“One-party autocracy certainly has its drawbacks. But when it is led by a reasonably enlightened group of people, as China is today, it can also have great advantages.”
That’s just two sentences from the latest Tom Friedman column. The rest of the column is just as nauseating. Jonah Goldberg is rightfully indignant that no one on the Times editorial board appeared to say anything like “are you kidding me?” when Friedman presented his piece for publication:
So there you have it. If only America could drop its inefficient and antiquated system, designed in the age before globalization and modernity and, most damning of all, before the lantern of Thomas Friedman’s intellect illuminated the land. If only enlightened experts could do the hard and necessary things that the new age requires, if only we could rely on these planners to set the ship of state right. Now, of course, there are “drawbacks” to such a system: crushing of dissidents with tanks, state control of reproduction, government control of the press and the internet. Omelets and broken eggs, as they say. More to the point, Friedman insists, these “drawbacks” pale in comparison to the system we have today here in America.
I cannot begin to tell you how this is exactly the argument that was made by American fans of Mussolini in the 1920s. It is exactly the argument that was made in defense of Stalin and Lenin before him (it’s the argument that idiotic, dictator-envying leftists make in defense of Castro and Chavez today). It was the argument made by George Bernard Shaw who yearned for a strong progressive autocracy under a Mussolini, a Hitler or a Stalin (he wasn’t picky in this regard). This is the argument for an “economic dictatorship” pushed by Stuart Chase and the New Dealers. It’s the dream of Herbert Croly and a great many of the Progressives.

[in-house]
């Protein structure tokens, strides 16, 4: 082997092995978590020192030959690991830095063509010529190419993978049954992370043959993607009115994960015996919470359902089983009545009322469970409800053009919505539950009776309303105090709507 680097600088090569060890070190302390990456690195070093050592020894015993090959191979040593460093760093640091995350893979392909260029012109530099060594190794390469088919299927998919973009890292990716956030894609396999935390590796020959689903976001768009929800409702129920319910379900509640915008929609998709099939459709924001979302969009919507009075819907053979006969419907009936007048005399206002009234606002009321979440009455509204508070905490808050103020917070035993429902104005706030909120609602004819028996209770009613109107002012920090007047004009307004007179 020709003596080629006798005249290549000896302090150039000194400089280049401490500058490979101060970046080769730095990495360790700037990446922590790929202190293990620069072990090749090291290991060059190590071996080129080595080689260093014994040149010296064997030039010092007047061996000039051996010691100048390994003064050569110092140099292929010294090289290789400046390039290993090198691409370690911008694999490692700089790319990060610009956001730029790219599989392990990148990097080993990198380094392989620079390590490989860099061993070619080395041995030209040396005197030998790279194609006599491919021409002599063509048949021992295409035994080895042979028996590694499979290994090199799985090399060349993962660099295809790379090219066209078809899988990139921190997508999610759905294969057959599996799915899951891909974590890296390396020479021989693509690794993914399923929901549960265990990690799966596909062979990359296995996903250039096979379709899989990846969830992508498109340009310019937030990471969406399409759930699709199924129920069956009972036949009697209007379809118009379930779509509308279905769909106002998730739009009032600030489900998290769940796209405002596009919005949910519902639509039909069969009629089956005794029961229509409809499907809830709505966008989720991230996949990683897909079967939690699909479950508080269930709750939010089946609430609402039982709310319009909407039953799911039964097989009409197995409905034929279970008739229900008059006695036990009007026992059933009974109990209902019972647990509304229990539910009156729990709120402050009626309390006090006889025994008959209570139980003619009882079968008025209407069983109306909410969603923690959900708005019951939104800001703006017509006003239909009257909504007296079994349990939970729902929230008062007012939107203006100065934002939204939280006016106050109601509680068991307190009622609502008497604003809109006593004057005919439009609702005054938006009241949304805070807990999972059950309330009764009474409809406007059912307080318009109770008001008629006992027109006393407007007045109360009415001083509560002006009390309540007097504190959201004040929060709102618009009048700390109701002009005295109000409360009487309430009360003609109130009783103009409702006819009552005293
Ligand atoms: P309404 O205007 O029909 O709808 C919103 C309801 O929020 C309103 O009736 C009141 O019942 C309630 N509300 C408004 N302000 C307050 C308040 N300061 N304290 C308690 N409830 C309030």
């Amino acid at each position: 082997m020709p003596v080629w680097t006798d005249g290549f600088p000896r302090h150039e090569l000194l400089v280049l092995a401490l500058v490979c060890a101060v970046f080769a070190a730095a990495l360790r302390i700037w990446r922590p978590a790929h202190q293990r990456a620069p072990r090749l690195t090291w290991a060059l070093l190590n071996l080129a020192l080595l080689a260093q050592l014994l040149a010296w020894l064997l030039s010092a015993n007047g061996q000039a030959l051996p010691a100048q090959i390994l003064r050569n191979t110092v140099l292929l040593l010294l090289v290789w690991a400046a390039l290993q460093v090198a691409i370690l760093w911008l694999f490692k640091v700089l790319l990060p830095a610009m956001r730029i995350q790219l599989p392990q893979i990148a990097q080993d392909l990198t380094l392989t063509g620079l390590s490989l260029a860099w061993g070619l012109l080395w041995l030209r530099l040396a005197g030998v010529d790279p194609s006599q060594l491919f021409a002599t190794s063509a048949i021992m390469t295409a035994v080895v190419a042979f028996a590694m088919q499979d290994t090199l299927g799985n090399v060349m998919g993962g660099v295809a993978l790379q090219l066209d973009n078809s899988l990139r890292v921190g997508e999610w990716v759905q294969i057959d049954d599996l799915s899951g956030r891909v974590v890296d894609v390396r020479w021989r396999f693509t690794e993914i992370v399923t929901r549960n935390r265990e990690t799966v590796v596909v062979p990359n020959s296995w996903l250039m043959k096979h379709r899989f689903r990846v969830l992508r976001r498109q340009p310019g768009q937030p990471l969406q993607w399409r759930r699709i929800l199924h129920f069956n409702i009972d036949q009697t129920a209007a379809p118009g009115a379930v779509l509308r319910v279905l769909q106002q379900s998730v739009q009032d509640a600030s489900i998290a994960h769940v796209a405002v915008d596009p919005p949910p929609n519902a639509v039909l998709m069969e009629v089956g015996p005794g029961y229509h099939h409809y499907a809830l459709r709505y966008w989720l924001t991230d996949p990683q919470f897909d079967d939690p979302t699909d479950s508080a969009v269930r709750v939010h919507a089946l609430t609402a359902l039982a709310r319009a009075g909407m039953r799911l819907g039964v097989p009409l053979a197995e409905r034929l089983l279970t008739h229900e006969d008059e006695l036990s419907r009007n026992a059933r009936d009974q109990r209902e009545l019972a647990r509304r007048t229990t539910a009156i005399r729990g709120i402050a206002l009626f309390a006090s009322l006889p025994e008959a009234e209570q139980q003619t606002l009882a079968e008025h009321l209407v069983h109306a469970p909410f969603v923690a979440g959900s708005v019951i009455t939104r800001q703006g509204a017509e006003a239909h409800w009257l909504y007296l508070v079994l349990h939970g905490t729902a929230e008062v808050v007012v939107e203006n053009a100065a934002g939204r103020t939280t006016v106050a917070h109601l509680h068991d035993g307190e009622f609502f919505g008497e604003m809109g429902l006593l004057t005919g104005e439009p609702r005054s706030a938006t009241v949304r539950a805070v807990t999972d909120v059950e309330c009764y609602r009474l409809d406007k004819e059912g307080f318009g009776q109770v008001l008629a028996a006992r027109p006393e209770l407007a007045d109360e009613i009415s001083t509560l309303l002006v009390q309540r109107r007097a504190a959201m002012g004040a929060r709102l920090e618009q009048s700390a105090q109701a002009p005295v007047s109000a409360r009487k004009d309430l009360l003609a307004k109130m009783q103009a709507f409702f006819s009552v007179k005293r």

And Matt Welch piles on:
The next time anyone tries to tell you that Thomas L. Friedman is a serious thinker, or a tribune for global democracy, or even a good columnist, or basically someone who isn’t worth sending on the next slow boat to Shanghai, please refer him to this despicable column from today, then ask: Do you, too, prefer Chinese governance to American democracy?
Thus far, Brad DeLong has not reacted to Friedman’s obscenity by asking why oh why oh why oh why oh why oh why oh why oh why oh why oh why oh why oh why we can’t have a better press corps. One would hope that DeLong will get around to it, but I have my doubts.
UPDATE: From Will Wilkinson:
Nikita Kruschev, the enlightened leader of a now-defunct one-party autocracy, was also committed to overtaking the United States in technology and so much more. “We will bury you” is how he put it. At the time, more than a few left-leaning American opinionmakers suspected he was right. After all, how can inefficiently squabbling democracies possibly keep pace with undivided regimes wholly devoted to scientifically centrally planning their way into the brighter, better future? And that, children, is why we speak Russian today.